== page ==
Difficulty swallowing (dysphagia) means it takes more time and effort to move food or liquid from your mouth to your stomach. Dysphagia may also be associated with pain. In some cases, swallowing may be impossible.
Occasional difficulty swallowing, which may occur when you eat too fast or don’t chew your food well enough, usually isn’t cause for concern. But persistent dysphagia may indicate a serious medical condition requiring treatment.
Dysphagia can occur at any age, but it’s more common in older adults. The causes of swallowing problems vary, and treatment depends on the cause.
There Are Two General Categories of Dysphagia
- Esophageal dysphagia-issues with the esophagus(swallowing tube)
- Oropharyngeal dysphagia-issues with the mouth or throat(swallowing muscles)
Symptoms of Esophageal Dysphagia
Signs and symptoms associated with esophageal dysphagia may include:
- Having pain while swallowing (odynophagia)
- Being unable to swallow
- Having the sensation of food getting stuck in your throat or chest or behind your breastbone (sternum)
- Bringing food back up (regurgitation)
- Unexpectedly losing weight
- Having to cut food into smaller pieces or avoiding certain foods because of trouble swallowing
Symptoms of oropharyngeal dysphagia
- Difficulty initiating a swallow
- Chewing for long periods of time
- Weight loss
- Other neurological symptoms
When to See a Doctor
For any issues with swallowing, please see a physician as this can be associated with serious or life-threatening condition. See your doctor immediately if you regularly have difficulty with swallowing , have associated weight loss or you are vomiting blood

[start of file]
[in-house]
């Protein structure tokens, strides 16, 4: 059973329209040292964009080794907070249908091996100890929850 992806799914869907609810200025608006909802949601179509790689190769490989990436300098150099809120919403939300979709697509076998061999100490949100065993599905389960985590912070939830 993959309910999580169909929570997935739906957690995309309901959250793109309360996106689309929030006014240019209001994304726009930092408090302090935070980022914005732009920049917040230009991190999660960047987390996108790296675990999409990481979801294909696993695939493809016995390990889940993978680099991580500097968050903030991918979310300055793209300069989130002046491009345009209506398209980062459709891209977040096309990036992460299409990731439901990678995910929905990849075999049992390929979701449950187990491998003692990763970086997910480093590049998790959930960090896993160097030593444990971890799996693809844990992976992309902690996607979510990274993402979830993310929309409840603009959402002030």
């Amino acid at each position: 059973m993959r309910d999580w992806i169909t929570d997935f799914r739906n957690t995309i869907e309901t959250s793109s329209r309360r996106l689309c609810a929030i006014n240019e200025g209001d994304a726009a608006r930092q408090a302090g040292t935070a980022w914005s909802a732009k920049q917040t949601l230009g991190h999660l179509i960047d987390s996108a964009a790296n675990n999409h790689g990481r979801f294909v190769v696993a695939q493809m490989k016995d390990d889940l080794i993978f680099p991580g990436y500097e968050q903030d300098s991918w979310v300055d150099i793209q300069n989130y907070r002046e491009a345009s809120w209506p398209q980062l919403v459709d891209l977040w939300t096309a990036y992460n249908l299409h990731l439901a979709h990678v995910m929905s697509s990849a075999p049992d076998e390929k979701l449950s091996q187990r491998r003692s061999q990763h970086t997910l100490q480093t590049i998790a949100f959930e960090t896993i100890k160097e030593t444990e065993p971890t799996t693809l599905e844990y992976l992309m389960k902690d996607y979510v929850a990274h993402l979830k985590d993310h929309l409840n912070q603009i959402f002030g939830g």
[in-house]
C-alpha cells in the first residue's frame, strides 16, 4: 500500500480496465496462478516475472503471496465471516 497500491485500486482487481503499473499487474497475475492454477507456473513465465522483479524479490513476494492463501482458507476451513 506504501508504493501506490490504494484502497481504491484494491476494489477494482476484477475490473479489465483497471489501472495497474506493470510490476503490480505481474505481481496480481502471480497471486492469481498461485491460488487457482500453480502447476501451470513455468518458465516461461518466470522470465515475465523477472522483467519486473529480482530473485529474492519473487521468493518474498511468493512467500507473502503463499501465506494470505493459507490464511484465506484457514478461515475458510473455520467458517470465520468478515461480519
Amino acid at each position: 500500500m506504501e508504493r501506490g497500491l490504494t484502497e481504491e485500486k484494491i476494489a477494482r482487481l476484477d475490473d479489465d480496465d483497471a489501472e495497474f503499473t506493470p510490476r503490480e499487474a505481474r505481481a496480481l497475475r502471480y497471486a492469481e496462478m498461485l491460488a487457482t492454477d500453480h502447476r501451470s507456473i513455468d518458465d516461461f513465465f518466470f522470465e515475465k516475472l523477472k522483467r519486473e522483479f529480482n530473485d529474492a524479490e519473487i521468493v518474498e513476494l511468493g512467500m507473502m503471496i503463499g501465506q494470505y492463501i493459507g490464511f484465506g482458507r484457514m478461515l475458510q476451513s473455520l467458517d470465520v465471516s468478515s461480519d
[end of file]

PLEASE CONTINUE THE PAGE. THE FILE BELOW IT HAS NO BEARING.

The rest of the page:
If an obstruction interferes with breathing, call for emergency help immediately. If you’re unable to swallow because you feel that the food is stuck in your throat or chest, go to the nearest emergency department.
- Esophageal stricture. A narrowed esophagus (stricture) can trap large pieces of food. Tumors or scar tissue, often caused by gastroesophageal reflux disease (GERD), can cause narrowing. These can include esophageal rings(Schatzki’s ring)
- Esophageal tumors. Difficulty swallowing tends to get progressively worse when esophageal tumors are present.
- Foreign bodies. Sometimes food or another object can partially block your throat or esophagus. Older adults with dentures and people who have difficulty chewing their food may be more likely to have a piece of food become lodged in the throat or esophagus
- Eosinophilic esophagitis. This condition, which may be related to a food allergy, is caused by an overpopulation of cells called eosinophils in the esophagus.
- Motility issues including esophageal spasms, achalasia and presbyesophagus can alter normal function of the esophagus and cause difficulty swallowing
- Development of scar-like tissue, causing stiffening and hardening of tissues, can weaken your lower esophageal sphincter, allowing acid to back up into your esophagus and cause frequent heartburn.
- Radiation therapy. This cancer treatment can lead to inflammation and scarring of the esophagus.
- Neurological disorders. Certain disorders — such as multiple sclerosis, muscular dystrophy and Parkinson’s disease — can cause dysphagia.
- Neurological damage. Sudden neurological damage, such as from a stroke or brain or spinal cord injury, can affect your ability to swallow.
- Pharyngeal diverticula. A small pouch that forms and collects food particles in your throat, often just above your esophagus, leads to difficulty swallowing, gurgling sounds, bad breath, and repeated throat clearing or coughing.
- Certain cancers and some cancer treatments, such as radiation, can cause difficulty swallowing.
The following are risk factors for dysphagia:
- Due to natural aging and normal wear and tear on the esophagus and a greater risk of certain conditions, such as stroke or Parkinson’s disease, older adults are at higher risk of swallowing difficulties.
- Certain health conditions. People with certain neurological or nervous system disorders are more likely to experience difficulty swallowing.
Difficulty swallowing can lead to:
- Malnutrition, weight loss, and dehydration. Dysphagia can make it difficult to take in adequate nourishment and fluids.